An annulment is a judicial determination that a valid marriage did not occur. An annulment applies to, and will dissolve, two categories of marriages, both of which are defined by state statute and contain different grounds for granting the annulment.
Void Ab Initio Annulments
Void Ab Inito annulments dissolve marriages retroactively, meaning that the marriage is declared legally void from the beginning. The legal outcome of the annulment is to treat the marriage as if it never happened.
There are four grounds under which a marriage can be annulled as absolutely void:
(1) Bigamy – Pursuant to MCL 552.1 and MCL 551.5, a marriage is absolutely void if either of the parties already had a living spouse at the time of the marriage.
(2) Parties are Related – Pursuant to MCL 552.1, a marriage between two persons who are related within a certain degree of consanguinity (blood relationship) or affinity (relationship between a spouse and a blood relative of the other spouse), are absolutely void if the marriage occurred in the state of Michigan. However, such marriages are not void if the marriage was legal in the state in which it was solemnized, and the couple later moved to Michigan. The forbidden relationships are identified in MCL 551.3 (for men) and MCL 551.4 (for women).
(3) Incompetence – Pursuant to MCL 552.1, a marriage performed when either of the parties was not legally capable of contracting is absolutely void if solemnized in Michigan. However, if the party at some point later becomes capable in law of contracting, i.e. becomes competent, and the parties continue to cohabitate together as husband and wife, the marriage will not be annulled.
(4) One of the spouses was under the age of 16 – According to MCL 552.2, a minor under the age of 16 cannot contract to marry, and such a marriage is absolutely void.
If a marriage is absolutely void from the beginning based on one of the above referenced circumstances that existed at the time of the marriage, technically no legal process is required to dissolve the marriage. The mere existence of the requisite circumstance voids the marriage.
However, judicial action or involvement is often desired, and even necessary, in order to resolve other issues which exist as a consequence of the marriage, including property disputes, arrangements for custody, parenting time, and support of any children.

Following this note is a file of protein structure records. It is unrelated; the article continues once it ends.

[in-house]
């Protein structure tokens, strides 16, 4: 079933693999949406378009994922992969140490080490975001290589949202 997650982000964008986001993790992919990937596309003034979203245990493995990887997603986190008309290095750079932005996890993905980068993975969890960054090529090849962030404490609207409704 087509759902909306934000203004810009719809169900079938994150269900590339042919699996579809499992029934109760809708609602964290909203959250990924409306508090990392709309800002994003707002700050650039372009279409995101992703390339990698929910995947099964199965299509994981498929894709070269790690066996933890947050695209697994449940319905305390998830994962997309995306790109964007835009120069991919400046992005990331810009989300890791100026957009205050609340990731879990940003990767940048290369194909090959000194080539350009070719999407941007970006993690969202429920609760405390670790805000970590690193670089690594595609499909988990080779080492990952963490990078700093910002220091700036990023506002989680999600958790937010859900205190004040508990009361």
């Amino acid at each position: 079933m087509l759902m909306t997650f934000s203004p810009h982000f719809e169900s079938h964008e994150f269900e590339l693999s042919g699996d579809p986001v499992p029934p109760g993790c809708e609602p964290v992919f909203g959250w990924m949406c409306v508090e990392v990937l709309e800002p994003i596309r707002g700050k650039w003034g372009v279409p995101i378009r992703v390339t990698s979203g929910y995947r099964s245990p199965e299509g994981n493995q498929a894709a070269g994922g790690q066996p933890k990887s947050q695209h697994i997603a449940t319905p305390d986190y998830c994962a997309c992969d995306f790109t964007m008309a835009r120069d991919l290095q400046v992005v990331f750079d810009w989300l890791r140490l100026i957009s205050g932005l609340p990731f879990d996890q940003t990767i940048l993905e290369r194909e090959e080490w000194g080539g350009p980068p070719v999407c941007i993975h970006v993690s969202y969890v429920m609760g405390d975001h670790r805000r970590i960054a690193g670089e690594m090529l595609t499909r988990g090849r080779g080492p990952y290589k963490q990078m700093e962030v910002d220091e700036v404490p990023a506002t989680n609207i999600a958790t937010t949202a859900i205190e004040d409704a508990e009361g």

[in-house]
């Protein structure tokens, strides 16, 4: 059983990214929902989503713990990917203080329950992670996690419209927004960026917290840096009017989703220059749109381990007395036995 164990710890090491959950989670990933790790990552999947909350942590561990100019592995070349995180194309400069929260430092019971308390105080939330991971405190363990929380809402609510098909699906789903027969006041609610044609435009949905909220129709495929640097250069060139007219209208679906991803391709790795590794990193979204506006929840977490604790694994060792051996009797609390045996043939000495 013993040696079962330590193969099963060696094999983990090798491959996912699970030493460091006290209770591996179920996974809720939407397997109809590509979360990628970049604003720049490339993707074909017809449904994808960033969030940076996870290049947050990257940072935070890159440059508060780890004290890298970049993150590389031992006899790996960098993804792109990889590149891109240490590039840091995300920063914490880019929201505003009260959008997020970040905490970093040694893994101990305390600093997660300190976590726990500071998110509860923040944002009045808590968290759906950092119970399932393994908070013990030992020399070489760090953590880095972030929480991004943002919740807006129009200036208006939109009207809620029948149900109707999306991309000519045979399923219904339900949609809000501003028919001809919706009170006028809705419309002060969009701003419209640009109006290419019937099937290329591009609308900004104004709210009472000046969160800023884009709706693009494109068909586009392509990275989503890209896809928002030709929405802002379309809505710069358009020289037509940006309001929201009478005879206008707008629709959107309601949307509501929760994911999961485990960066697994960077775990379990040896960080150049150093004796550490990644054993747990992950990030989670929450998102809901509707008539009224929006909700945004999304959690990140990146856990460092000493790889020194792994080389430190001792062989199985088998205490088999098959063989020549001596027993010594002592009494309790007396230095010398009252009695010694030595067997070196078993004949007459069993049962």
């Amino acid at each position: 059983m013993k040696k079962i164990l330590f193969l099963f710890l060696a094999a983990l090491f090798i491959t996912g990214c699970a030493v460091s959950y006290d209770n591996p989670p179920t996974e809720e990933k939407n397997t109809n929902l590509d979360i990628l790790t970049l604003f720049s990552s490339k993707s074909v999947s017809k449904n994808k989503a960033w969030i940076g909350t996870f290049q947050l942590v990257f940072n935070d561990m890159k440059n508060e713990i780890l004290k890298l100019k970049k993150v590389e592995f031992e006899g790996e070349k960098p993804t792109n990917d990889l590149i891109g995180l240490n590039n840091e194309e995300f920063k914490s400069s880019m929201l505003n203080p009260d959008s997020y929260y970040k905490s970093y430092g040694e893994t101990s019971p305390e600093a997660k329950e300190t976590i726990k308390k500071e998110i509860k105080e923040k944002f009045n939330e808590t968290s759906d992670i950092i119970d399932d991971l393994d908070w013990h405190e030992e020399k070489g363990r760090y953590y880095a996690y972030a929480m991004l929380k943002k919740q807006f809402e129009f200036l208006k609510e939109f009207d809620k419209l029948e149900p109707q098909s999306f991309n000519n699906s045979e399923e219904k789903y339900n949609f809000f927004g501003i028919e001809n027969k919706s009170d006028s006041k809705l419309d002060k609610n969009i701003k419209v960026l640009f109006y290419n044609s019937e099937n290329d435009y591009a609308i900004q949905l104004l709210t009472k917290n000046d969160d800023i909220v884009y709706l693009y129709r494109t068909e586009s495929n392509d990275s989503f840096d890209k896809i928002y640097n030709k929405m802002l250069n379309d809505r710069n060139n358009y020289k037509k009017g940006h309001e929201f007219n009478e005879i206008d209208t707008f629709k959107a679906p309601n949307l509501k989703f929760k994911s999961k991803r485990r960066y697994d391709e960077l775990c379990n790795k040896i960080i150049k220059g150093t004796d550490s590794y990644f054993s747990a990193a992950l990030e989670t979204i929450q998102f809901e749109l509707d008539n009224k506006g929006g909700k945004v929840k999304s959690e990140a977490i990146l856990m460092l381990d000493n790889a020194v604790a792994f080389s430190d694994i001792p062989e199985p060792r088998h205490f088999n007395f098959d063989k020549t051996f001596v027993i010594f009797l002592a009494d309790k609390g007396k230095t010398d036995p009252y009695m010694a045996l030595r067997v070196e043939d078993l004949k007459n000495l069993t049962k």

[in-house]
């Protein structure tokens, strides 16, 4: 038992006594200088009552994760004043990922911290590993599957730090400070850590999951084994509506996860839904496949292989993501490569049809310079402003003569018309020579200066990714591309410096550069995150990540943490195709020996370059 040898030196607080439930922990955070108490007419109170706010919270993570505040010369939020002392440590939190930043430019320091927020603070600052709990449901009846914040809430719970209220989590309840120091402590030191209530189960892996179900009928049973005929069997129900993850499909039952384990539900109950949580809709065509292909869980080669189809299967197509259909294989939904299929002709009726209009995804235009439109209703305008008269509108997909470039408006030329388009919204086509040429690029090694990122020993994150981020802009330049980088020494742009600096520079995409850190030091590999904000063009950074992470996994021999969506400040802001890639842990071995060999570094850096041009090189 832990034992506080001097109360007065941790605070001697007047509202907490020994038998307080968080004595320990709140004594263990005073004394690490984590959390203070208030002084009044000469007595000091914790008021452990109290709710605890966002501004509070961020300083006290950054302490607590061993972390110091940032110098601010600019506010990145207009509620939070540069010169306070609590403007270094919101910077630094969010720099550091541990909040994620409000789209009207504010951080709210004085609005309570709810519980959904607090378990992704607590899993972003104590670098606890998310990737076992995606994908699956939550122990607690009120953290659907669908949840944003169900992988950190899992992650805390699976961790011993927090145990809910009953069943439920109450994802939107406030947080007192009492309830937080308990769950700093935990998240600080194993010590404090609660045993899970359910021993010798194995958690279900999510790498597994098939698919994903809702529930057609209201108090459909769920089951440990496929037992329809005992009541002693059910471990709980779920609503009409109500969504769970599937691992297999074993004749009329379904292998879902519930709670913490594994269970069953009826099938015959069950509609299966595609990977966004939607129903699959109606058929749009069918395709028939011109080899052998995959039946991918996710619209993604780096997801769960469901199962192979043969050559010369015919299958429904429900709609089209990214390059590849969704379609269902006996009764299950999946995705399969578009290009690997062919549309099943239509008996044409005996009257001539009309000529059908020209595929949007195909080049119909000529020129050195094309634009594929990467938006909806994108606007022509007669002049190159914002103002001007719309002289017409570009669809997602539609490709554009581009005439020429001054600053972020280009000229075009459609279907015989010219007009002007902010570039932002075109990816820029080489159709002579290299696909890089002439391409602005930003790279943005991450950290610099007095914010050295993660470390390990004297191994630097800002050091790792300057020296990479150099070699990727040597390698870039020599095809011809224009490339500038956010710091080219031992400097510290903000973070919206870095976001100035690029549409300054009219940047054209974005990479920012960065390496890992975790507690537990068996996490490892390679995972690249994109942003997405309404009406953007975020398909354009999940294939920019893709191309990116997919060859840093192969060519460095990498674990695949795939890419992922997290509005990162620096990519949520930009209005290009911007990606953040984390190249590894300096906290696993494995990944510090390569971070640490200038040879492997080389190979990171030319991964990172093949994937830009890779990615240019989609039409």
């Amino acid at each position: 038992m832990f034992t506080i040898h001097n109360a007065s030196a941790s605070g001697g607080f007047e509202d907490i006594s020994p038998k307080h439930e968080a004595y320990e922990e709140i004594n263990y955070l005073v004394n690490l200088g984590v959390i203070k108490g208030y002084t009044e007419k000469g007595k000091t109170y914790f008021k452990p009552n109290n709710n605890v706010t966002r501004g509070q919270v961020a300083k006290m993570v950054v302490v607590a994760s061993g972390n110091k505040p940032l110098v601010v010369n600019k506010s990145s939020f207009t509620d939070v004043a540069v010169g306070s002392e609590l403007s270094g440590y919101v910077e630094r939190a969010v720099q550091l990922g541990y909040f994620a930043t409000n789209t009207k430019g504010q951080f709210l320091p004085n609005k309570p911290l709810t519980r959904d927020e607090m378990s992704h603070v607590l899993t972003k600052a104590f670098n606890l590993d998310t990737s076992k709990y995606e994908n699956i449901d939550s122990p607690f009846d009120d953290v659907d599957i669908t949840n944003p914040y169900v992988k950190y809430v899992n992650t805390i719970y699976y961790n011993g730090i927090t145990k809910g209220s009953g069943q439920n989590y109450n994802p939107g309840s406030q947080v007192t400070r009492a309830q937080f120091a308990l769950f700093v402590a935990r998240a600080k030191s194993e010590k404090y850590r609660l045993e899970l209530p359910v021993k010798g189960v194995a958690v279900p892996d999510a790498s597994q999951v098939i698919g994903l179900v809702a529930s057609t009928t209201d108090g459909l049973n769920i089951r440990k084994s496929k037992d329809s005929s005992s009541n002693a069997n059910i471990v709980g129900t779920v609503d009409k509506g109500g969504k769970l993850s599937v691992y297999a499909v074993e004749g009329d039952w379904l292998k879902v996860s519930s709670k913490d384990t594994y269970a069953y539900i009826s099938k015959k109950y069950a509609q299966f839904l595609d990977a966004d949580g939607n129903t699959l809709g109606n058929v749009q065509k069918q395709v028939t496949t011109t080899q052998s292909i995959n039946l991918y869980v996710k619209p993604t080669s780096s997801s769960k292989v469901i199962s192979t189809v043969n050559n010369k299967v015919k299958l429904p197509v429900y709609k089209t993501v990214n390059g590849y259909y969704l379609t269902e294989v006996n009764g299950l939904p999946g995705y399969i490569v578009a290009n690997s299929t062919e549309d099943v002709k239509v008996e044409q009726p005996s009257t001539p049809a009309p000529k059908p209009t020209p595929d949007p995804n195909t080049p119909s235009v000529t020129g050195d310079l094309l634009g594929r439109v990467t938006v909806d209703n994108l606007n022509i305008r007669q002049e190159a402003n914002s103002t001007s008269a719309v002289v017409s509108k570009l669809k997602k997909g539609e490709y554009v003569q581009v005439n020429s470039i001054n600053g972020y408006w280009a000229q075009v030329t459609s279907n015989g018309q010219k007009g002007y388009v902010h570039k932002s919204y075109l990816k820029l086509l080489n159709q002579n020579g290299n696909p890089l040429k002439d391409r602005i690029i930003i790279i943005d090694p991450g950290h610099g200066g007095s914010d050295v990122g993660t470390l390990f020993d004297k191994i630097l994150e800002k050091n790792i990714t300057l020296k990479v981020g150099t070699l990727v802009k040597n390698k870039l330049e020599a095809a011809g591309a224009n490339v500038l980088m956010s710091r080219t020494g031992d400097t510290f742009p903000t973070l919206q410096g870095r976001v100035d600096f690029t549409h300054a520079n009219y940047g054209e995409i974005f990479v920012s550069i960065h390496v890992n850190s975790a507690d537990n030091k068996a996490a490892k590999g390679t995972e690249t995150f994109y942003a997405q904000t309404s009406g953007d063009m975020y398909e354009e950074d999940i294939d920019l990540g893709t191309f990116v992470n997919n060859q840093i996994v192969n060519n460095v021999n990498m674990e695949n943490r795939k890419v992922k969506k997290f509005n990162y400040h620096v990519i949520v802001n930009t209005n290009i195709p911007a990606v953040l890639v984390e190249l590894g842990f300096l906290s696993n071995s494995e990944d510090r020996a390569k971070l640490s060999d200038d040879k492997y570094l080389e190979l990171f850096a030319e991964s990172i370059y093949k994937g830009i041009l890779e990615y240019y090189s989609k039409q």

The second category of marriages that are dissolved by an annulment are those that are voidable. These marriages are considered to be valid marriages up until the time an annulment is sought. There are three grounds by statute under which a marriage can be annulled as voidable, and other grounds have been established by the courts pursuant to case law.
(1) Underage marriage without consent – A minor between the ages of 16 and 18 can only get married upon the written consent of one or more of his or her parents or legal guardians. Marriages involving such a minor without the proper written consent are voidable. If the parties continue living together as husband and wife after both have reached the age of majority, the marriage will not be annulled.
(2) Marriage procured through fraud or duress – According to MCL 552.2, if a marriage was procured through fraud or duress, it is voidable. However, if both parties continue to voluntarily live together as husband and wife after the fraud or duress is discovered, the marriage will not be annulled. The Michigan Supreme Court in Yanoff v Yanoff, 237 Mich 383 (1927), established that “the fraud necessary to vitiate the marriage contract must relate to an essential element of the contract, be of a nature wholly subversive to the true essence of the relationship, affect the free conduct of the wronged party, and be clearly established.” Examples include a woman fraudulently telling a man he is the father of her child to get him to marry her, or one party subjecting the other to the undue influence of drugs or alcohol to get them to marry.
(3) Impotence/Sterility – If a party to a marriage has a physical inability to conceive children, knows of this fact at the time of the marriage, and fails to disclose it to the other, the marriage is voidable. An action for annulment under this ground, however, must be brought within two years from the date of the marriage. Additionally, the inability to conceive must have been present at the time of the marriage, and must be incurable.
Property Distribution, Spousal Support and Children Custody
Children born during marriages that are later annulled, including those deemed absolutely void, are still considered legitimate children under Michigan law. As part of the Court’s involvement in the annulment process, orders regarding custody, parenting time, and child support will be issued.
Once a complaint for annulment is filed, the case proceeds in a similar fashion to a divorce action under MCL 552.3. Property distribution in an annulment follows the same general principle as in divorce cases. In other words, the court must make an equitable distribution of all of the property based upon the circumstances.
The primary difference between annulments and divorces with respect to property distribution is in the area of spousal support. Permanent spousal support is generally not awarded in annulments, because MCL 552.23 allows for spousal support awards upon the entry of a judgment of divorce or separate maintenance only.